Time. In today’s modern (and generally Western) world, it’s a common complaint that we never have any and that we’re always rushing against the clock to ensure that we fulfil the seemingly never-ending personal and professional commitments we’ve found ourselves locked into. Moreover, there is no universally accepted concept of time. In the West, we generally view the future as stretching ahead of us. In Madagascar, time is seen as flowing into the back of your head from behind. And if you have ever invited friends from different cultures to a dinner party you probably know how important it is to circulate the drinks as you wait for everyone to turn up. In Europe, the perception of time and your relationship to it is generally influenced from which corner of the continent you come from. A study recently published in the ‘Journal of Experimental Psychology’ has added a new layer to the already complicated debate concerning human existence and the concept of time. Undertaken by Lancaster University and Stockholm University, the study has shown how bilingual people have a markedly different concept of time compared to monolinguals. Linguists Professor Panos Athanasopoulos and Professor Emanuel Bylund explained that bilinguals often go back and forth between their languages consciously and unconsciously. They also highlight how languages refer to time differently. For example, Swedish and English speakers refer to physical distances (‘Taking a short break’) while Spanish and Greek speakers refer to physical quantities and volume (‘taking a small break’). Also, many languages express time in two specific ways, one based on duration (‘temps’ in French, ‘tempo’ in Italian, ‘tijd’ in Dutch) but also time in the sense of repetition and quantity (‘fois’ in French, ‘volta’ in Italian, ‘keer’ in Dutch). The researchers asked native Swedish speakers, who also spoke Spanish, to estimate how much time had passed whilst watching either a line growing across a screen or a container being filled. When they asked the question using the word ‘duración’ (Spanish for ‘duration’), participants adjusted their time estimates according to the volume in the container, but not the length of the line on their screen. When the word ‘tid’ (Swedish for ‘time’) was used, estimates were shaped by how long the line grew, but not by how much the containers were filled. In essence, despite our frenzied morning commutes or our 15-minute lunch breaks, our perception of the way time works is, in some ways, up to our culture and imagination. ‘Language can creep into our perception and basically make us experience time in a very language-specific way,’ commented Prof Athanasopoulos. ‘The fact that bilinguals go between these different ways of estimating time effortlessly and unconsciously fits in with the growing body of evidence demonstrating the ease with which language can creep into our most basic senses, including our emotions, visual perception, and now it turns out, sense of time.’ The study adds to the growing body of evidence that bilingualism provides enormously important neurological and psychological advantages. ‘Basically, [bilingualism] makes you aware that there are different perspectives out there and it makes you more flexible in adopting those perspectives,’ Athanasopoulos says. A second language forges more neural pathways (or connections) in the brain and can possibly help in staving off neurological disorders, such as dementia, as well as increasing your ability to multi-task and learn new skills.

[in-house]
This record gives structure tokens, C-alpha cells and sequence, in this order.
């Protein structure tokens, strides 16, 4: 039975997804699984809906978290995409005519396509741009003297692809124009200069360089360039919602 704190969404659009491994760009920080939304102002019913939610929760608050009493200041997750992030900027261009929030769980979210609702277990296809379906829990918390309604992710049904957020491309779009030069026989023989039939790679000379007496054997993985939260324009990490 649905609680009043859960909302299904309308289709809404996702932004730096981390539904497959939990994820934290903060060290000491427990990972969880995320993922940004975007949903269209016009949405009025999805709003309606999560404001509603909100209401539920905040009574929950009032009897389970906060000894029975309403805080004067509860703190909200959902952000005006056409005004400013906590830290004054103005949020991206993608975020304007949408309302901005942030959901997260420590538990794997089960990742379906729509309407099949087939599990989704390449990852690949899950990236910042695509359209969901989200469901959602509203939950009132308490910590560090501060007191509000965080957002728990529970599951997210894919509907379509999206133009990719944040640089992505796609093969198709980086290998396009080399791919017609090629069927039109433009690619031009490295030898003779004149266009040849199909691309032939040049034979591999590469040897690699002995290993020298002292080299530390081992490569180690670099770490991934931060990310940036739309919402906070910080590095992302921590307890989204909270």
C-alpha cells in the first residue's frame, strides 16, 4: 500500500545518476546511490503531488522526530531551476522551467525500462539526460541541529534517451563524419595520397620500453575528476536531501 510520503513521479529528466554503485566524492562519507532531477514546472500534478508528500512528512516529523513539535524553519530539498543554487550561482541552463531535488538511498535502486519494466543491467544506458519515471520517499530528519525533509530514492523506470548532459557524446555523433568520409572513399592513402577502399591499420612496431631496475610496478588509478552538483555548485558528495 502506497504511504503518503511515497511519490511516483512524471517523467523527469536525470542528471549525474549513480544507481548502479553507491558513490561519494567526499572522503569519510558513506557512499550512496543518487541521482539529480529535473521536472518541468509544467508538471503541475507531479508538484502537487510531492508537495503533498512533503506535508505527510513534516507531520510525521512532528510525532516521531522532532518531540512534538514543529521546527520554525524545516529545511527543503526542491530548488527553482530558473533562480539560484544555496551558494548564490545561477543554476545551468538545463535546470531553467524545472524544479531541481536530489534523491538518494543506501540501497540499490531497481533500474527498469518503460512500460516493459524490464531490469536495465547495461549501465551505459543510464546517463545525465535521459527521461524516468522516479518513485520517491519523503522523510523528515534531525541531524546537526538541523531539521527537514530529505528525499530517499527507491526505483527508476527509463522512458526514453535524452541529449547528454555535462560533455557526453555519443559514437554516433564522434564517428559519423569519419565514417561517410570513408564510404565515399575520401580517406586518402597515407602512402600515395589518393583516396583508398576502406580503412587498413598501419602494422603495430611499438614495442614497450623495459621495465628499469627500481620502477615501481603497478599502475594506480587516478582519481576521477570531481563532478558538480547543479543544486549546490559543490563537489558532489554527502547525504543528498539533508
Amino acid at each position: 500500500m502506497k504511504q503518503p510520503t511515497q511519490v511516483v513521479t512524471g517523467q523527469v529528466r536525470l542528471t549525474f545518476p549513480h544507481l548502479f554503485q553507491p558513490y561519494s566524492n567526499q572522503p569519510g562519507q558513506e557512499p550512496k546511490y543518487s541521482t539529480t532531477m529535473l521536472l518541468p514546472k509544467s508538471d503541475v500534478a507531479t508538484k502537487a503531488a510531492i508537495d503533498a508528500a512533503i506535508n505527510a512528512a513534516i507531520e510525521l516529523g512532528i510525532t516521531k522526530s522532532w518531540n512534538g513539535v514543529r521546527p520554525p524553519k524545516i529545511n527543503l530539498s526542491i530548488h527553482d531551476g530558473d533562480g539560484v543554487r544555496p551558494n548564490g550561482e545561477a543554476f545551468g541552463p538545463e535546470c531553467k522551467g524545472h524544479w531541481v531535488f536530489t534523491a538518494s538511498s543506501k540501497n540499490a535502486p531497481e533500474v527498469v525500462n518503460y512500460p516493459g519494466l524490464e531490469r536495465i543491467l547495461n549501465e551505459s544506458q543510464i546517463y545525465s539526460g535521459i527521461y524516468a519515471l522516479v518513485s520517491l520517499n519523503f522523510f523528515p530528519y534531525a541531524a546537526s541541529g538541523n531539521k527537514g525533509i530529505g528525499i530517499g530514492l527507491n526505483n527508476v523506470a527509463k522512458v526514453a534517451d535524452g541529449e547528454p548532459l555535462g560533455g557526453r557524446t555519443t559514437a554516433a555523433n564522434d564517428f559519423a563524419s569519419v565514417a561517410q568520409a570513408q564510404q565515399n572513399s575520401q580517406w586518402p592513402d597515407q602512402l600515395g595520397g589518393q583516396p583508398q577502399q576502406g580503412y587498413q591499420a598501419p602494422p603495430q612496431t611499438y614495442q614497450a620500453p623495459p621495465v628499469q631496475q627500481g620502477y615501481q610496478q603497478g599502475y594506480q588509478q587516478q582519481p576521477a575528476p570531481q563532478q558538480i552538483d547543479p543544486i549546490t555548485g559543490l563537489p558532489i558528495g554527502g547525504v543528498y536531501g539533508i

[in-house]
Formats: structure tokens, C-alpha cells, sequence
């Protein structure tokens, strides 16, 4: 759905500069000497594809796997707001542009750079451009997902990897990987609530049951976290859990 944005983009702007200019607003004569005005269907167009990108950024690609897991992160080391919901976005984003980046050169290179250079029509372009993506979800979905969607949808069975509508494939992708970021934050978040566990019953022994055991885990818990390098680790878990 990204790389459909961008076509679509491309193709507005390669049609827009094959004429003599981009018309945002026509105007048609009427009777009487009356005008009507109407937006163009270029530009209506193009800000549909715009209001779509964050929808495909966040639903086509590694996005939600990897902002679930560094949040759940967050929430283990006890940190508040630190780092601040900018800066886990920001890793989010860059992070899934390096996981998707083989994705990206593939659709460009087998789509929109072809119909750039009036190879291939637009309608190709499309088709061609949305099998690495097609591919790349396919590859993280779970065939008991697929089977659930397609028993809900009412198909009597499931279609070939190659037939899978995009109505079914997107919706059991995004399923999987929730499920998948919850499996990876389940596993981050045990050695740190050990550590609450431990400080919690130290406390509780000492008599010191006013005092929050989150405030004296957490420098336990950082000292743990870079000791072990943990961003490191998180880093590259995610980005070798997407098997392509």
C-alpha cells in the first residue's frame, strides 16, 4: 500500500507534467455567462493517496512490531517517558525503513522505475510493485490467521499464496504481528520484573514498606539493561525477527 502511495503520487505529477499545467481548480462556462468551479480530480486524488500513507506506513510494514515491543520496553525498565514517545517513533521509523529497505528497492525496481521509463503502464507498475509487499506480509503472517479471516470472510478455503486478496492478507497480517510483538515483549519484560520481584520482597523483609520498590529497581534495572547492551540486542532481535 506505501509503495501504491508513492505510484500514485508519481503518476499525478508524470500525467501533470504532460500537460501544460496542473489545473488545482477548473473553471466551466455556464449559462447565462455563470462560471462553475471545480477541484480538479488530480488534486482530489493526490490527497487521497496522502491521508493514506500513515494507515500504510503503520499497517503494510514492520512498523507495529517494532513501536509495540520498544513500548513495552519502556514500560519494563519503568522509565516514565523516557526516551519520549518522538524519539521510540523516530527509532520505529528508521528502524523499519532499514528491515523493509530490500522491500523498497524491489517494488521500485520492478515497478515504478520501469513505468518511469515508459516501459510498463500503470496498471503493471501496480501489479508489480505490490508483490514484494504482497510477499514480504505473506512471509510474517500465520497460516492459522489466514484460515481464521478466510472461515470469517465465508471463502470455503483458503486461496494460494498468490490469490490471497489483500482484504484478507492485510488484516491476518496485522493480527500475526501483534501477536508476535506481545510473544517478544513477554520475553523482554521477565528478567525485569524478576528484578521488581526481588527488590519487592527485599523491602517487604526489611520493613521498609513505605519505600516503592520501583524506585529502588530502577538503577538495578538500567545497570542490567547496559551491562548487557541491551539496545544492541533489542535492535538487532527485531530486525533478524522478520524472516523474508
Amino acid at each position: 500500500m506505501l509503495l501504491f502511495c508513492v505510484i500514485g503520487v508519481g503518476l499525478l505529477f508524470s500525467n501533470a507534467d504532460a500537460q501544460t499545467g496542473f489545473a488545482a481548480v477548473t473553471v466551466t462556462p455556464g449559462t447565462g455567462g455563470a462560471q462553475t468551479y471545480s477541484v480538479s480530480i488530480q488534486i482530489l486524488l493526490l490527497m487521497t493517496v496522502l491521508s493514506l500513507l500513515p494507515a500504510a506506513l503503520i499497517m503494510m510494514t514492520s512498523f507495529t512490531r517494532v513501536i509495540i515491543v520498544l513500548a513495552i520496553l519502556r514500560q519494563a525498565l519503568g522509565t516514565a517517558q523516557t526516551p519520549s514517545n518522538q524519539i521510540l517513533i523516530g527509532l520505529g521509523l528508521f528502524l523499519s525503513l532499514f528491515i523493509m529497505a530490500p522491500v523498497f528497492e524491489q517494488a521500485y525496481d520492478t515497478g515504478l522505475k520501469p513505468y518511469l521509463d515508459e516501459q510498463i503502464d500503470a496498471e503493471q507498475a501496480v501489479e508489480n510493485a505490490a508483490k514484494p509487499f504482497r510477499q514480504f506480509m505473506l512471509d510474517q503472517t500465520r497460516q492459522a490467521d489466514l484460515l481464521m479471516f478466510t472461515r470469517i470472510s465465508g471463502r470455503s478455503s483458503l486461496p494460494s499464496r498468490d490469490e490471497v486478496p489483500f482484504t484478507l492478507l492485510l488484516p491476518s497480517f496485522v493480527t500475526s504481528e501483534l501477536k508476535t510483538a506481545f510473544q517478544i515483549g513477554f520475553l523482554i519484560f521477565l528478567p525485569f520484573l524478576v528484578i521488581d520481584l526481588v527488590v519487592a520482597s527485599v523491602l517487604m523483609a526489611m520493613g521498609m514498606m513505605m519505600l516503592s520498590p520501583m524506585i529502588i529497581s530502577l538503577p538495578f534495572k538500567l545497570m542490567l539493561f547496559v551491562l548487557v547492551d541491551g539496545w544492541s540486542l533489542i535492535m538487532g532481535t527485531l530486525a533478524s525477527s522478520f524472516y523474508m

Sweden, United Kingdom